My first reaction to all of this, I have to admit, was to think about what it would be like to get back together, and to imagine scenarios leading to said reconnection. But I managed to keep them under control. Now I know a little better just where they come from: a little bit from my tendency towards idealization, a little bit from my hyperactive imagination, and a lot from the part of me that feels more comfortable when a decision has already been made. I like to decide what I want in advance, because otherwise I get overwhelmed by the pressure to make a decision in a short amount of time. The future has always been as real to me as the present; sometimes more so. But now I am beginning to recognize that this is just how I deal with the possibilities presented by new information, and that I should not let it control my reactions.
I've been thinking a lot lately about my relationships (I can hear the chorus of "Duh" echoing from everyone who knows me). I dated a guy recently for two months, and even in that short period of time a lot of the same problems I've always had with men cropped up.
There is a Buddhist idea (Nalin, feel free to jump in if I'm explaining this wrong) that the point at which suffering can be eliminated is in the space between desire and grasping; i.e., the moment after you feel a desire but before you actually reach out to act on the desire. It's the moment between hunger and eating, anger and lashing out, loneliness and latching on to anything that moves in the hopes that even baggage-filled angry interaction will be better than not alone.
I never thought I had a problem with grasping. Grasping seemed to me to be the territory of materialism, of consumerist needs for big-screen televisions and expensive sports cars, or even the right job and career and baby. I thought love was beyond grasping. I thought I was safe because I had rejected the material life and searched for meaning in my relationships and my work. And love is beyond grasping, but only if it's real love. Real love requires a wellspring of strength and respect and devotion from inside of you, that is created only when you can forgive yourself, know your limitations and your endless capabilities, and when you draw your own boundaries of respect for yourself from that same place. Real love is when you do things simply for the sake of doing them.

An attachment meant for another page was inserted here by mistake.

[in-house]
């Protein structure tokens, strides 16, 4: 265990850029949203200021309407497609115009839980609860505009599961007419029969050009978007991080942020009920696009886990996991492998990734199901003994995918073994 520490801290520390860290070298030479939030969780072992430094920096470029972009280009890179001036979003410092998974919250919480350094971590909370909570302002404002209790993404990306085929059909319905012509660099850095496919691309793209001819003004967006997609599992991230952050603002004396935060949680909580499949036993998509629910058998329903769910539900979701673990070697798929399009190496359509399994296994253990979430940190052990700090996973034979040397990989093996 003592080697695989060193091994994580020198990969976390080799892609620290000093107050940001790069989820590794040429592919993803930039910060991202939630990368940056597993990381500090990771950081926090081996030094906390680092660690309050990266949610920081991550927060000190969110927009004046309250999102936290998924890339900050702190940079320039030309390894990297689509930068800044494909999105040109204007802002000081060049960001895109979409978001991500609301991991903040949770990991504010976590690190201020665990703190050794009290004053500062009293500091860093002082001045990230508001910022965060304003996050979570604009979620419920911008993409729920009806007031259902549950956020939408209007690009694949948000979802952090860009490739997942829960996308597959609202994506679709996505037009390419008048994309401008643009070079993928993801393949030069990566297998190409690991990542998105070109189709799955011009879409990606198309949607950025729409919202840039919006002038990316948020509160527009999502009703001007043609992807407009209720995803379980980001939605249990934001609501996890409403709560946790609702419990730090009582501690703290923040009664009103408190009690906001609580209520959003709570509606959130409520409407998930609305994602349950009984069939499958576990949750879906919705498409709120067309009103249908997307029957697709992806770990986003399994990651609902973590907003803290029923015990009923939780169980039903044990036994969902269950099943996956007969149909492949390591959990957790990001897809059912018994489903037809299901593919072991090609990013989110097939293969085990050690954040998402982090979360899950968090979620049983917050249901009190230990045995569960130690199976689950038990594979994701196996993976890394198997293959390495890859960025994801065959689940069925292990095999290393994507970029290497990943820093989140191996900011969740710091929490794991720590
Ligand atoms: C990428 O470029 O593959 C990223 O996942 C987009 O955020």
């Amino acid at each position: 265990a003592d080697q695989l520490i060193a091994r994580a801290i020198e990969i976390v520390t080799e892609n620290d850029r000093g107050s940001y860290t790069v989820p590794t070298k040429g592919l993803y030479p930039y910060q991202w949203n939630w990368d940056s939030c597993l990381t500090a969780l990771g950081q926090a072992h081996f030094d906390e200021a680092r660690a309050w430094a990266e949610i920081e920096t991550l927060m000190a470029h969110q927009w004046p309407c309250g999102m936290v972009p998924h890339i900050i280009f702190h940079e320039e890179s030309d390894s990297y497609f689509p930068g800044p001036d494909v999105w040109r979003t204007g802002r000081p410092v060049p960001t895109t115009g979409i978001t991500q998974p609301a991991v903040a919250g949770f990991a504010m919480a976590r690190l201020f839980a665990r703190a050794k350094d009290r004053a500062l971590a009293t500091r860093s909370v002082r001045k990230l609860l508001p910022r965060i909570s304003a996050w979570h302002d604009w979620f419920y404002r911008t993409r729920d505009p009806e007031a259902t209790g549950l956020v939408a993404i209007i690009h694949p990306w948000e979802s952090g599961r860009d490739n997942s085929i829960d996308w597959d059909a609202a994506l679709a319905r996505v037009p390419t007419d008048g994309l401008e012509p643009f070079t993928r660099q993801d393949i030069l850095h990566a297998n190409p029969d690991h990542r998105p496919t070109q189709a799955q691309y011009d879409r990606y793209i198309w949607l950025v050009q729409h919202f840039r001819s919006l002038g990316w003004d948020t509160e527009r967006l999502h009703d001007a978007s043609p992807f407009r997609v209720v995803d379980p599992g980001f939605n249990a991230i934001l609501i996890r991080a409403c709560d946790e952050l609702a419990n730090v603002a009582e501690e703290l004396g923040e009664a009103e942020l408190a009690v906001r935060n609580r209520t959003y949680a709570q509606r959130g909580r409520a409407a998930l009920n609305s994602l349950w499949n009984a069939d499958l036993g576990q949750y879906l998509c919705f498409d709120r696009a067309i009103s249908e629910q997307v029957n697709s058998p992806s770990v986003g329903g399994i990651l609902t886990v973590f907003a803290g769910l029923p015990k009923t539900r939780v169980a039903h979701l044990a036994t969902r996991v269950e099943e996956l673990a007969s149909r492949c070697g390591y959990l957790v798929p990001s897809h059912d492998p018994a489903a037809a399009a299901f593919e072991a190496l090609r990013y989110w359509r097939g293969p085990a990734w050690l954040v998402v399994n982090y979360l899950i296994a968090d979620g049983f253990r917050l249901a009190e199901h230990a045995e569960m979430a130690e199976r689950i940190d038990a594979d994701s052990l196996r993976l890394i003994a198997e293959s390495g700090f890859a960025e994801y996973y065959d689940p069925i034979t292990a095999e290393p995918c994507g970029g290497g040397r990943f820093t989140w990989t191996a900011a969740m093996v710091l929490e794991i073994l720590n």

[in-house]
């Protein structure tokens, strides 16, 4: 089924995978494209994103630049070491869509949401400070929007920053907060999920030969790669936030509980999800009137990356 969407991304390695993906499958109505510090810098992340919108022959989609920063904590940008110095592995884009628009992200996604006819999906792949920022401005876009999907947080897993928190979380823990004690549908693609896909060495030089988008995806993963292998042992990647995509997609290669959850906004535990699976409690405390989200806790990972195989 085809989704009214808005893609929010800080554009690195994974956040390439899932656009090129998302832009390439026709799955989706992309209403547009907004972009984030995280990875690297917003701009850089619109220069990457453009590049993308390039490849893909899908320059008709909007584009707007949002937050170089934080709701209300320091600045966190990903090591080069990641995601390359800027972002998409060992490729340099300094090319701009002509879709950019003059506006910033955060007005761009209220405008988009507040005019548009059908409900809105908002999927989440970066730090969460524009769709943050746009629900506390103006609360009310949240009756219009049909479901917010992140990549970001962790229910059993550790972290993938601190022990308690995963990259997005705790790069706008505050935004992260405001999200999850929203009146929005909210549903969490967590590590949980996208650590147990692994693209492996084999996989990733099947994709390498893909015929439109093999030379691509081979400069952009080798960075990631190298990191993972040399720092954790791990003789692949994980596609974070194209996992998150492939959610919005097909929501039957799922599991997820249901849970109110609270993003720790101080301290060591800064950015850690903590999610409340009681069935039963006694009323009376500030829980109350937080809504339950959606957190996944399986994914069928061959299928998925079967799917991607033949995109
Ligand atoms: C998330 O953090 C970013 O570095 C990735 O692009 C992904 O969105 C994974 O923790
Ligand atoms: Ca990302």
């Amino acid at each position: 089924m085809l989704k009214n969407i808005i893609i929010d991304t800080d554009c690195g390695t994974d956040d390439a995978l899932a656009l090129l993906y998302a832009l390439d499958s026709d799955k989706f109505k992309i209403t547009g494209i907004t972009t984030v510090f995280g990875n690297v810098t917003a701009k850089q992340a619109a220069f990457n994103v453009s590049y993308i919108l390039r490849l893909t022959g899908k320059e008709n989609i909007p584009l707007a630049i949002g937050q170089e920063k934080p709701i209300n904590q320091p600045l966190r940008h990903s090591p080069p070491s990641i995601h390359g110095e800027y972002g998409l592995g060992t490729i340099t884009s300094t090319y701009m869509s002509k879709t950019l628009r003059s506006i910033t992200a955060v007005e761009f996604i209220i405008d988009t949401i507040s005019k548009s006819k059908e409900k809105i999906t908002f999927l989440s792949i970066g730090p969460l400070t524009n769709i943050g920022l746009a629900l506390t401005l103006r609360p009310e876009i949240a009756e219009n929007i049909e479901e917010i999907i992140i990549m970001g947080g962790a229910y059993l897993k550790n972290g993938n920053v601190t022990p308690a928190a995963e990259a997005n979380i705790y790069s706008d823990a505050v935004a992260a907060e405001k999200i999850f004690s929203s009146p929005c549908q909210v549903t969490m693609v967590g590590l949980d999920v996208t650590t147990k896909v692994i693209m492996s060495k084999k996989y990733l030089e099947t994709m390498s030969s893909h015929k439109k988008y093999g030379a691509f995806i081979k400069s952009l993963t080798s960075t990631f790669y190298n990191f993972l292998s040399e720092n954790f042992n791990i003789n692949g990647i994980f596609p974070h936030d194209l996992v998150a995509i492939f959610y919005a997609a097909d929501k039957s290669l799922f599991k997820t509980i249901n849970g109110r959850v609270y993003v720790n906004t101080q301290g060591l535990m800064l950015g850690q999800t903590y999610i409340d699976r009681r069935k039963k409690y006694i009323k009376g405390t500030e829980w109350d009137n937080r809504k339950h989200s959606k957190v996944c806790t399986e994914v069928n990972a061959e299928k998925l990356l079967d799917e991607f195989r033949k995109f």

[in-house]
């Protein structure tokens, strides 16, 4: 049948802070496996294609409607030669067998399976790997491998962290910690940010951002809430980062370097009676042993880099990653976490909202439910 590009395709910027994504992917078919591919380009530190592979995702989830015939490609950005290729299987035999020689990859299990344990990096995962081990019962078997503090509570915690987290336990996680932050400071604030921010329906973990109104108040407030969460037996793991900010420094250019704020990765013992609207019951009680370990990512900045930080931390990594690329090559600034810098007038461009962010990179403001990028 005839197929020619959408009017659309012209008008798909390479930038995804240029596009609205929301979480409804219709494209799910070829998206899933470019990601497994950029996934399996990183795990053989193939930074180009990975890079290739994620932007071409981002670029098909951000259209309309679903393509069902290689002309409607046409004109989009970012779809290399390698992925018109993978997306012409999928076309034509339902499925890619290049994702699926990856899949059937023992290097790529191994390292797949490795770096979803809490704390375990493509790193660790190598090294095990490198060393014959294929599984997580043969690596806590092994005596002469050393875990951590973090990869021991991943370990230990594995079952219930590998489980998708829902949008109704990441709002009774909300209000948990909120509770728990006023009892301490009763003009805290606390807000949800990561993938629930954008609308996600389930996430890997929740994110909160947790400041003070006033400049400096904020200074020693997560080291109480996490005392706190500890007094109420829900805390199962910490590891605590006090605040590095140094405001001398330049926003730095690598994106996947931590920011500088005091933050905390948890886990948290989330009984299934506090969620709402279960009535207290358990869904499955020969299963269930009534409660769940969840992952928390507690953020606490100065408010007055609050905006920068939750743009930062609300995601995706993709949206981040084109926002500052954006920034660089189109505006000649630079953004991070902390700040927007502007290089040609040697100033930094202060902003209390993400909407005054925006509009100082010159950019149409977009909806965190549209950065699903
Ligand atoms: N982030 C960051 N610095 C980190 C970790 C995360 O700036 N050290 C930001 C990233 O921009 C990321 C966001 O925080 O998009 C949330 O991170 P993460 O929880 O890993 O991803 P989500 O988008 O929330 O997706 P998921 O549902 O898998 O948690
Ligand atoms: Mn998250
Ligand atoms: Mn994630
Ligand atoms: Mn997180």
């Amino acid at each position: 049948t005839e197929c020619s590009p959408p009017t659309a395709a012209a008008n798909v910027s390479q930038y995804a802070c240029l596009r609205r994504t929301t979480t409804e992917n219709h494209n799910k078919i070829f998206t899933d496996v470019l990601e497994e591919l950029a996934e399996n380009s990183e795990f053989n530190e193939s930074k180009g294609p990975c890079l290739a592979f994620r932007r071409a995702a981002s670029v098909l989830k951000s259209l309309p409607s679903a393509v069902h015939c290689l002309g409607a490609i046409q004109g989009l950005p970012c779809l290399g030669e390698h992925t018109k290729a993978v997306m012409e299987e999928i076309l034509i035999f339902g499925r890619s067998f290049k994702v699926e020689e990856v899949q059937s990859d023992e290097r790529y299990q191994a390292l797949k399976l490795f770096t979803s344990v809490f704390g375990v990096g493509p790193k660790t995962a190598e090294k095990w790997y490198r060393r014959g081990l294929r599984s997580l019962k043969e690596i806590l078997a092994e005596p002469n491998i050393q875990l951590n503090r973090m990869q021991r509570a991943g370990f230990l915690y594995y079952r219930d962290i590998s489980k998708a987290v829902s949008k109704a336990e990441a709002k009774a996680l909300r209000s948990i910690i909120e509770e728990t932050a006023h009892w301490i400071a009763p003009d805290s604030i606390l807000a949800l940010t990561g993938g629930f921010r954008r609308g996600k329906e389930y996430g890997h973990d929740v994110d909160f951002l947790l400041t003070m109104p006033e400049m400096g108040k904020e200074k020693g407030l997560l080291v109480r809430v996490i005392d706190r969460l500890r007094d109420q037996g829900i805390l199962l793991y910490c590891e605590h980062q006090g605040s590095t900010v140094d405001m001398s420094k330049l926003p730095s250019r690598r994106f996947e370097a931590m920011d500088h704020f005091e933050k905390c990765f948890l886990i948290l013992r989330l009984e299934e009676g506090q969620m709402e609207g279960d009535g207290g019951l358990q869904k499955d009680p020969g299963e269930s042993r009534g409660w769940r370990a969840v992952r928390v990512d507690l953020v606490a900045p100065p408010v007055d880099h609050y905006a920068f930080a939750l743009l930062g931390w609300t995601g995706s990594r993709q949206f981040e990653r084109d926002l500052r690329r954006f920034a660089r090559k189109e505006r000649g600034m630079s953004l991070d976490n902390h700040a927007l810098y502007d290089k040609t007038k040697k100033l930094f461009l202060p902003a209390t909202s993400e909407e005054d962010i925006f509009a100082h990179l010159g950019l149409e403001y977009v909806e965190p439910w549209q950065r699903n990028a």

Everything that is not real love is grasping.
Everything that is done in expectation of a particular response, or even any response, from another person is grasping. Saying "I love you," and hoping to hear it back is grasping; saying angry things in hopes of hearing an apology is grasping; getting into a relationship because you want a relationship rather than because you want to devote yourself to that person is grasping. Going to college to get a degree is grasping, and so is writing in order to get published. And when you are grasping, nothing will ever, ever, ever be enough. Even if you get what you want, which you usually won't, you will just find something else to grasp towards.
I say all of these things not because I know better, or speak from a position of superiority, but because I have done all of these things, and I still have trouble separating out what is real love and what is grasping. I have started to practice, but I'm still working on mastering the basic scales of real love. One of the things that helps me sort it all out is to write about it, and get feedback from the people who love me enough to criticize me.
I think that phone call was made with real love. I think we both had only affection and respect towards each other. But now I must be careful, and stick to the boundaries I have made for myself out of that place of real love, and watch out for the tendency toward grasping. It is easy to fill my holes with things that other people have, but they never fit quite as well as the things that I fashion for myself*. And lastly, I must forgive myself for failing, because I will fail, but also there will be successes. Everything is all right.
*In an attempt to circumvent EVERYONE who will make this joke...that's what she said. Now shut up and read the post.